Volunteers help to relieve Lebanon's Covid-19 equipment shortage

Activists and aid groups step in as the health sector becomes increasingly overwhelmed

Lebanon Oxygen story.
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For the past two weeks Fawzi Kesserwany and his friends have been handling phone calls from distressed Covid-19 patients scrambling for medical supplies amid a surge in Covid-19 cases.

The engineer co-founded a small activist group called Defend Your Rights that received 100 calls in a week when it launched an oximeter-sharing initiative at the end of January.

The devices are used by Covid-19 patients to monitor oxygen levels.

Although he is not a medical professional, Mr Kesserwany says he feels compelled to help.

"We couldn't just stand idle and watch as people died," he tells The National. "In the absence of the state, we had to act."

Mr Kesserwany is among hundreds of volunteers helping Lebanese to access coronavirus medication and equipment, which have become scarce and expensive.

Lebanon's health sector is struggling to cope with an increase in cases after restrictions were lifted for the holiday season in December. Despite a 25-day lockdown, the total number of Covid-19 deaths has almost doubled in one month, from 1,630 on January 1 to 3,145 by February 1.


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Activists say the government has failed to respond to the crisis, leaving many patients to rely on friends and non-government orgnisations for medical supplies.

In Lebanon's sectarian system, religious communities traditionally turn to sect leaders, who head the country’s main political parties, for financial aid. This clientelist system also extends to medical support.

Mr Kesserwany says his group, born out of the mass anti-government protests movement of October 2019, seeks to break this cycle of dependence.

“The idea is to help people while promoting a culture of sharing,” he says. “We do not have to rely on sectarian political parties for necessities, we can rely on one another.”

Maroun Karam, co-founder of the NGO Baytna Baytak, says his organisation is helping Covid-19 patients because “we cannot rely on the government” to fulfil this role.

Baytna Baytak launched a fundraiser to buy 200 oxygen machines for Covid-19 patients, a target they managed to reach on Wednesday.

The Lebanese Red Cross also launched a hotline for the equipment, warning last week that it had only a “limited number of oxygen machines available”.

We are seeing our family and friends struggle to get hospital beds as the health sector is overwhelmed

Oxygen machines can be used from home, so making them more accessible can help to free hospital beds for more severe cases of Covid-19.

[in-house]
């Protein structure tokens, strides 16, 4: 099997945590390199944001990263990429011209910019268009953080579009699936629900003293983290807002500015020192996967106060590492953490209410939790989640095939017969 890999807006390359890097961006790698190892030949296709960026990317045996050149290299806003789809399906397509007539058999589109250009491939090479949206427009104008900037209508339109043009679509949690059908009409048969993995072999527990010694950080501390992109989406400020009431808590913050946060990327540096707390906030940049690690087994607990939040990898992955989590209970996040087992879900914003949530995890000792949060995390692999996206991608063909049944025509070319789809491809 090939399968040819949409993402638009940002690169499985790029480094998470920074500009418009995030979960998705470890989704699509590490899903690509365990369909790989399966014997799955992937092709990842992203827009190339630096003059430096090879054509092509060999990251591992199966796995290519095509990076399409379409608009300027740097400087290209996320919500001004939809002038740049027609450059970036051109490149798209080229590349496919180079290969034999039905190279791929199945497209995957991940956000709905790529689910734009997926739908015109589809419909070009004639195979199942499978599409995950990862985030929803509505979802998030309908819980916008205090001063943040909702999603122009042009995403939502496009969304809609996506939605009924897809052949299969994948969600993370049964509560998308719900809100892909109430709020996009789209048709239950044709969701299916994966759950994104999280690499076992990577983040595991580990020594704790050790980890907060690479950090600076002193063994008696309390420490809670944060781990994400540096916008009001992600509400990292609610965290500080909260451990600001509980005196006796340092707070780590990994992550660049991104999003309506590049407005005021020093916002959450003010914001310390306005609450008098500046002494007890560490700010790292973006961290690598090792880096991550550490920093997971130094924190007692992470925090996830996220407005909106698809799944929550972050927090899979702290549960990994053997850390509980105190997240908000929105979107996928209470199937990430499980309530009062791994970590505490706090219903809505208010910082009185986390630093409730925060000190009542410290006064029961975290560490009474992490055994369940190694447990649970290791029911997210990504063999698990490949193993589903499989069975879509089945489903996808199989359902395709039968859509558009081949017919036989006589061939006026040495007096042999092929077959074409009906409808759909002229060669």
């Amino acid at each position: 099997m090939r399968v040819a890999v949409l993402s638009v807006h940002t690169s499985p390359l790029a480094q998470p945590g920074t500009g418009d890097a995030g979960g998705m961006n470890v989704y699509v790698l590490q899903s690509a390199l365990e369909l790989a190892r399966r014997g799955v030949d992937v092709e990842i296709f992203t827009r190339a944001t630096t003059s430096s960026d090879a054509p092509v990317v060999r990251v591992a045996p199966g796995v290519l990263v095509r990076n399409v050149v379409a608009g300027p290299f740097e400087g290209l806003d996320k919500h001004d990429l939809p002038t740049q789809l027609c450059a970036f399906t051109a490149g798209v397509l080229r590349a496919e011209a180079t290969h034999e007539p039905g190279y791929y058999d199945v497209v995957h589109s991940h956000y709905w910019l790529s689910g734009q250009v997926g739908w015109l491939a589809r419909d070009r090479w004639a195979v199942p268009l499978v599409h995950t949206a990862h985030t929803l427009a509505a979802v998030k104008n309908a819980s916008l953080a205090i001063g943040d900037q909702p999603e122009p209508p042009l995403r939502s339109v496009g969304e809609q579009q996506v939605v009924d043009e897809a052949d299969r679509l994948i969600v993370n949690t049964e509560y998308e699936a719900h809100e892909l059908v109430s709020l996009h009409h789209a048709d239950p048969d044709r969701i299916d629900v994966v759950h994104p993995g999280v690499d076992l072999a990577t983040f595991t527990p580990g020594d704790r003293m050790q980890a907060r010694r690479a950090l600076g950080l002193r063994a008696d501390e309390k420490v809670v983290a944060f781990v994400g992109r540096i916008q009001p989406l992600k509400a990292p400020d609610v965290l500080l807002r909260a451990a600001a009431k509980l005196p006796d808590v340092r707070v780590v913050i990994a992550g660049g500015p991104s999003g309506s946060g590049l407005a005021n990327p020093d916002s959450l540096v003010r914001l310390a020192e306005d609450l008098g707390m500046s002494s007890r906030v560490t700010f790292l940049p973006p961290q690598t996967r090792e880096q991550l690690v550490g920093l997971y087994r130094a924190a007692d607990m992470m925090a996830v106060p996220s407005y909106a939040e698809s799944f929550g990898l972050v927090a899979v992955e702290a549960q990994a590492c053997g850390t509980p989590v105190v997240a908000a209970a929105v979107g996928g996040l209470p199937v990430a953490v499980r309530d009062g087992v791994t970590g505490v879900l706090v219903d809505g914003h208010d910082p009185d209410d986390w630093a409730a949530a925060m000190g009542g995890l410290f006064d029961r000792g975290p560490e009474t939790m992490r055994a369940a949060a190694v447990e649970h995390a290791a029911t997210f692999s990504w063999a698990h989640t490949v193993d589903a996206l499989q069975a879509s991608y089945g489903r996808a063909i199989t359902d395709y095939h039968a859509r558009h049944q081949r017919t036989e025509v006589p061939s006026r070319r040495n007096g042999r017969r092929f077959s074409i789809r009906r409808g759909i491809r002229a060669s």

“We are seeing our family and friends struggle to get hospital beds as the health sector is overwhelmed,” Mr Karam says.

His group has been receiving as many as 250 calls a day from patients seeking oxygen machines.

"There is a lack of machines and retailers are increasing prices because demand is rising. They are selling a machine that is worth $400 for $1,400," he told The National.

Many Lebanese and residents cannot afford to pay for such costly equipment.

For more than a year, Lebanon has been struck by a severe economic crisis, triggered in part by decades of corruption and a shortage of foreign currency. Officially pegged at 1,515 to the US dollar, the Lebanese pound is trading at more than 8,800 on the black market.

Imported in dollars, medical supplies and drugs are subsidised to keep prices affordable but high demand and shortages have fuelled a black market.

Mr Kesserwany says he paid 70,000 Lebanese pounds for an oximeter ($8 at the black market rate) when he was infected with the coronavirus in November. When Covid-19 cases peaked mid-January, a shortage of oximeters saw their price more than triple, the activist said.

"We allowed importers to get these machines, and these products are subsidised, yet they are selling them at high prices. That is unacceptable," a Ministry of Health official told The National.

Cash-strapped authorities have been unable to clamp down on these practices, but activists say they have had low expectations of their government for years.

The country has been run by a caretaker government since last August. Prime Minister Hassan Diab and his Cabinet resigned after a devastating explosion at the Beirut port tore through the capital, killing more than 200 people and wounding at least 6,500.

Sectarian disputes over ministerial portfolios have delayed the formation of a new government for the past six months, even as the country reels from the effects of the blast, the economic crisis and the coronavirus pandemic.

“People have lost all faith in the state. They ask NGOs directly for help because they know we are more effective,” says Jossie Jaalouk of NGO Lebanon for Tomorrow.

Lebanon for Tomorrow and the Georges N Khoriaty Foundation launched a Covid-19 kit for needy families last week. It contains basic medication such as paracetamol and vitamins, which many can no longer afford.

Activists and some volunteers say they have found strength in helping one another, but that change is desperately needed.

“We are here to help one another mentally and physically,” says Mr Karam of Baytna Baytak.

“But after the pandemic change must come. We must revolt against this political class. We must change the country.”